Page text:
Wednesday, February 28, 2007
This is What Young Ghanaian Journalists Should Aspire to!
With less than a week before the Jubilee celebrations, the country is undergoing reflection—whether serious or not is a very moot point!—on the state of a number of things. The state of Ghanaian media is no exception. Now, let’s be – yet again – clear: I am no journalist; a few courses here and there have helped me appreciate the practice, but I don’t have a journalism degree to my name. What I do have are a few journalist friends/acquaintqnces who remind me that the proactiveness of the young journalists in this country is a great deal better than one would have expected.
Let’s take the case of the Stanbic Bank/ADB issue. The Sunday after I wrote that article, I contacted a journalist from the Business and Financial Times. I gave him what he has considered a "scoop" on the ADB/Stanbic story, which I am quite chuffed about. More importantly, though, was his tenacity, his questioning, his seeking of clarifications for the story, which turned out to be a front-page story like this:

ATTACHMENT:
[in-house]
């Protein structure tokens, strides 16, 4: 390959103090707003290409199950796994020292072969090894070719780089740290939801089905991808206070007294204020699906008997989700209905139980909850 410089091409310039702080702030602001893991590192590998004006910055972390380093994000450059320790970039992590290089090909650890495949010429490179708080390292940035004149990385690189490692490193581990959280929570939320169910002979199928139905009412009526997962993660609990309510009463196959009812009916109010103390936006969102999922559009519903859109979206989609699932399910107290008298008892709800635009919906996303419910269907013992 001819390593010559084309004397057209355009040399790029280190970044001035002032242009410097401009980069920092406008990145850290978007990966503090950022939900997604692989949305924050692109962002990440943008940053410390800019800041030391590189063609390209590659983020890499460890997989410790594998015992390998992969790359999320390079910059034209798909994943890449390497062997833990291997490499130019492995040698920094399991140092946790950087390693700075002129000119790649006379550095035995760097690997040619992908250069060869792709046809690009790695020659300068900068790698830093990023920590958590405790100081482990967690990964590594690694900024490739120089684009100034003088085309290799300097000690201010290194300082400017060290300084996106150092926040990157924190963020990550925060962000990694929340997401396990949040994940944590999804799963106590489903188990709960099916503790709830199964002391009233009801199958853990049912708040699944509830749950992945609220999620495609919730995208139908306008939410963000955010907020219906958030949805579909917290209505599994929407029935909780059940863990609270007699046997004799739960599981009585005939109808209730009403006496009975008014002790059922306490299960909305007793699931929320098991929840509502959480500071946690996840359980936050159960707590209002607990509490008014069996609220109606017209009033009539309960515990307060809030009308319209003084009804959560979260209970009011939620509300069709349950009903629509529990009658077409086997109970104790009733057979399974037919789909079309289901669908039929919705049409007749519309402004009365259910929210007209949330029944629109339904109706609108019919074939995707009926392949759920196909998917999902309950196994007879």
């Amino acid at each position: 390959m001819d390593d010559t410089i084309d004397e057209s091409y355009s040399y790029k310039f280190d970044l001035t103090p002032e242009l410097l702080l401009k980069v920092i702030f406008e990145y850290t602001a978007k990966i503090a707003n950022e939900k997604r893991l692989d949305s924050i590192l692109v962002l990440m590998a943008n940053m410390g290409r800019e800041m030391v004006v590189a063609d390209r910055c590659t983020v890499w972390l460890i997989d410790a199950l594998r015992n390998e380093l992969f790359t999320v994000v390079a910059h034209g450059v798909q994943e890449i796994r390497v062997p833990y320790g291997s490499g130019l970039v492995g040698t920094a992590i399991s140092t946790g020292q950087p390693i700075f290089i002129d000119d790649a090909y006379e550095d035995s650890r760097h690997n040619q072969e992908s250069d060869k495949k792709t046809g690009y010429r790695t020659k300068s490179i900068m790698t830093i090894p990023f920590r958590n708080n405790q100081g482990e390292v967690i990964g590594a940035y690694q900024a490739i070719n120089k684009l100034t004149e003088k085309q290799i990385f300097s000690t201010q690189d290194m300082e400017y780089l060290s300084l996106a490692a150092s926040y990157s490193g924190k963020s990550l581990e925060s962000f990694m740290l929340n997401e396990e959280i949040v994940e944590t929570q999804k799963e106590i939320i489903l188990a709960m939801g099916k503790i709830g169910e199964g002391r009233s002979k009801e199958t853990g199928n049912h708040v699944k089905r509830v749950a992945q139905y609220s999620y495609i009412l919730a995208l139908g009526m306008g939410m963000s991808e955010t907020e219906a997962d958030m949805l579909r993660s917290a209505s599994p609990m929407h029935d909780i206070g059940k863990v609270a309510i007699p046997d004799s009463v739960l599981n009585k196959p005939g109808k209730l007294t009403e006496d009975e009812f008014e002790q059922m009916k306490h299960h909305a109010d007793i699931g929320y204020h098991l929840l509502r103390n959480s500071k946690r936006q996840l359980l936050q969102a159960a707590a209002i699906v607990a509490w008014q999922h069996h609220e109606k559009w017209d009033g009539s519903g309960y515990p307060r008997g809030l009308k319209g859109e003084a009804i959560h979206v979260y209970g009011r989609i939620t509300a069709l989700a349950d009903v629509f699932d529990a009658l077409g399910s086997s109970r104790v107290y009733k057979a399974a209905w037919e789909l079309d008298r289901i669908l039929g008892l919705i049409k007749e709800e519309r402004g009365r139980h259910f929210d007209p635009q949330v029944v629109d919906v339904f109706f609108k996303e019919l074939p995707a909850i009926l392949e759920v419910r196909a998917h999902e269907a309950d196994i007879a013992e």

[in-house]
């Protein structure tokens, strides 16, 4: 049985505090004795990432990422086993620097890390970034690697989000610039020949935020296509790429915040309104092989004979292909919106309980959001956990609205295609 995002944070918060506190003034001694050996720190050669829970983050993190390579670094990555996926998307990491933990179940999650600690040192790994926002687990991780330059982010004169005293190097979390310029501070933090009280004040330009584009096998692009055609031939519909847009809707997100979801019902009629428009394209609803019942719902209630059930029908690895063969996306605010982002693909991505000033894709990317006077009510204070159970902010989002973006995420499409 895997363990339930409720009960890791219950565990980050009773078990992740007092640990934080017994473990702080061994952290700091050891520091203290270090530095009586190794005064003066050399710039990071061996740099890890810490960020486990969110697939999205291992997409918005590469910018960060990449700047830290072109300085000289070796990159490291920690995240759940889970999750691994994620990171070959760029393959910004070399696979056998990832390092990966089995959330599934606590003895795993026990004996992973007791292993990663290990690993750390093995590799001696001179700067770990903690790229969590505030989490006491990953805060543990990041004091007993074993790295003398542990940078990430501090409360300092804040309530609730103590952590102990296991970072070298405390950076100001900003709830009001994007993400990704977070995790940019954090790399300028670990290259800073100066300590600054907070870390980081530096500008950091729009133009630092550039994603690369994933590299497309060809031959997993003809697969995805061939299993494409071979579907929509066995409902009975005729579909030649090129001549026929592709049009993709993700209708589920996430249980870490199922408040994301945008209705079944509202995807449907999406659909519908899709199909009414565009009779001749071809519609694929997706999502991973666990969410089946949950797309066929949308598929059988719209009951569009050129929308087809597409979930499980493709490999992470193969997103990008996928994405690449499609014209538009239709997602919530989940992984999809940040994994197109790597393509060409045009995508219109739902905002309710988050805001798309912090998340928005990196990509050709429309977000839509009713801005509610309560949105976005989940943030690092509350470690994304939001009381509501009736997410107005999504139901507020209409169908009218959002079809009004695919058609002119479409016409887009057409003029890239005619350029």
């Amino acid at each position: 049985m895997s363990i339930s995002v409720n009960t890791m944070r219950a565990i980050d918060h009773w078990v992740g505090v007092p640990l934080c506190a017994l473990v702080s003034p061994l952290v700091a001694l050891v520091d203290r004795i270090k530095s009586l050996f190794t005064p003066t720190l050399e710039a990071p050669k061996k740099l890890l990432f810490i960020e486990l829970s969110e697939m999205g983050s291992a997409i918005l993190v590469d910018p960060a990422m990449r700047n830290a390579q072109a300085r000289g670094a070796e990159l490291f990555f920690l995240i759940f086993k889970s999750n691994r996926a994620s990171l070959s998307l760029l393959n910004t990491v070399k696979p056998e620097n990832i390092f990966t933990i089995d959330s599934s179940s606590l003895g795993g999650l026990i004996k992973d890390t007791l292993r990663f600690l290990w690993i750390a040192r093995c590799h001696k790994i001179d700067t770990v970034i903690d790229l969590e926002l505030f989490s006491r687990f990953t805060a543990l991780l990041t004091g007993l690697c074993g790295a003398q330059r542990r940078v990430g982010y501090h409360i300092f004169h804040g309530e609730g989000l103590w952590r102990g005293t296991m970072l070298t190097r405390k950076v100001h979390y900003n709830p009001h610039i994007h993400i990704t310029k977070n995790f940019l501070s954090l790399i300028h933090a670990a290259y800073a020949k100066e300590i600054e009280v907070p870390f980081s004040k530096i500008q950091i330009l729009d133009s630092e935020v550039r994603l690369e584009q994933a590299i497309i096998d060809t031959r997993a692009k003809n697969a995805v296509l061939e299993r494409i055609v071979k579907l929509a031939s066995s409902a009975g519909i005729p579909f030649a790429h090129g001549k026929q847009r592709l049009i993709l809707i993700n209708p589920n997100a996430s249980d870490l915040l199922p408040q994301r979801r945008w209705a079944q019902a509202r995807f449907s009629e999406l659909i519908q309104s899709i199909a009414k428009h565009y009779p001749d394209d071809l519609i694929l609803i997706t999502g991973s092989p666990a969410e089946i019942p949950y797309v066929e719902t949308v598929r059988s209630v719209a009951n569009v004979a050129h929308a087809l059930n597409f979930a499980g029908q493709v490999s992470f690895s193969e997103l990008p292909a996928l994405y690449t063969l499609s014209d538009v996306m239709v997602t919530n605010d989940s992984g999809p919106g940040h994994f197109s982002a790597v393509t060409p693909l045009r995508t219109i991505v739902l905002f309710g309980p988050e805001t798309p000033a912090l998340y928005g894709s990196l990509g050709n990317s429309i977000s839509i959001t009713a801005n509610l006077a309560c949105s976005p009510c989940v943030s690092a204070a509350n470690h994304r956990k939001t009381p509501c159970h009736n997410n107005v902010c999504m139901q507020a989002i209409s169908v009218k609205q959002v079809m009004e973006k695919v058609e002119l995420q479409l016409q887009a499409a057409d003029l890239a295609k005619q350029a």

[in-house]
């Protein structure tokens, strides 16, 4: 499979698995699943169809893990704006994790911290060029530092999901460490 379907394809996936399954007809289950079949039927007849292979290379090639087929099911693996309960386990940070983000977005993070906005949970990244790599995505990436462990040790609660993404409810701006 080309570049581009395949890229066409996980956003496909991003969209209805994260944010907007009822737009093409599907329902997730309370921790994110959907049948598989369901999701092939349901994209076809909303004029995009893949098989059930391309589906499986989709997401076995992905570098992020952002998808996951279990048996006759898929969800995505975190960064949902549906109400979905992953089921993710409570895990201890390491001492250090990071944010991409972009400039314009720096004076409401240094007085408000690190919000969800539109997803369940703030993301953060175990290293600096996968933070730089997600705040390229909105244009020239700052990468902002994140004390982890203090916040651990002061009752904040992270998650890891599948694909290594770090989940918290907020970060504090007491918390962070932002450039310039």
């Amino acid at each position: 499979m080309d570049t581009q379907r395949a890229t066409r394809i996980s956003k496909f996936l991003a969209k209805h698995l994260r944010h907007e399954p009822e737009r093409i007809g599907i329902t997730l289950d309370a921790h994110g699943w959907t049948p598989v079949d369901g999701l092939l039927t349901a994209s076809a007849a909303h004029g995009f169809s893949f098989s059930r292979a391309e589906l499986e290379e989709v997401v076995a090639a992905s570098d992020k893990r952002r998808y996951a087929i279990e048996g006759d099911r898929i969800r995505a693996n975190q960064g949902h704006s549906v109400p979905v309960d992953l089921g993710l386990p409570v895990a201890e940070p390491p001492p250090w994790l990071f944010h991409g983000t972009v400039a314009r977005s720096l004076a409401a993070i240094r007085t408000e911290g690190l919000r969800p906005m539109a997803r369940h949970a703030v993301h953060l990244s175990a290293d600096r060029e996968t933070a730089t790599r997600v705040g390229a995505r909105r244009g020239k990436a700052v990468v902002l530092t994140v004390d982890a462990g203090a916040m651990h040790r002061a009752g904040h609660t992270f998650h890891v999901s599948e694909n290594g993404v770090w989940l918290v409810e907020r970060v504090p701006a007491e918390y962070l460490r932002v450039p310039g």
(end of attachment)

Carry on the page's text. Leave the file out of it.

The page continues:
This, within two days!!
I was more than impressed. As I was equally impressed to have heard that Bernard Avle, broadcast Journalist-cum-Economist of the private radio station, CITI FM 97.3, had had his show win the award for "NEW RADIO STATION of the year" and "TALK/INTERACTIVE SHOW of the year", for no less than BBC's Africa Radio Awards for West Africa!
I have spoken and interacted with Avle a number of times, and can say that he thoroughly deserves it! Full of humility on the evening of the win, in his response to the flagship CITI Eyewitness News, he praised the producers (Soloman Alhaji—sp?), among others of the show, and the number of unsung heroes who make the show possible. He told me he did a google search of his name—only to find his name featured in a number of entries yours truly had made about him!;-) It is good to know that it is something he appreciated.
Whatever the case may be, my view is that this is how the budding journalists in the country should be behaving...fifty years on!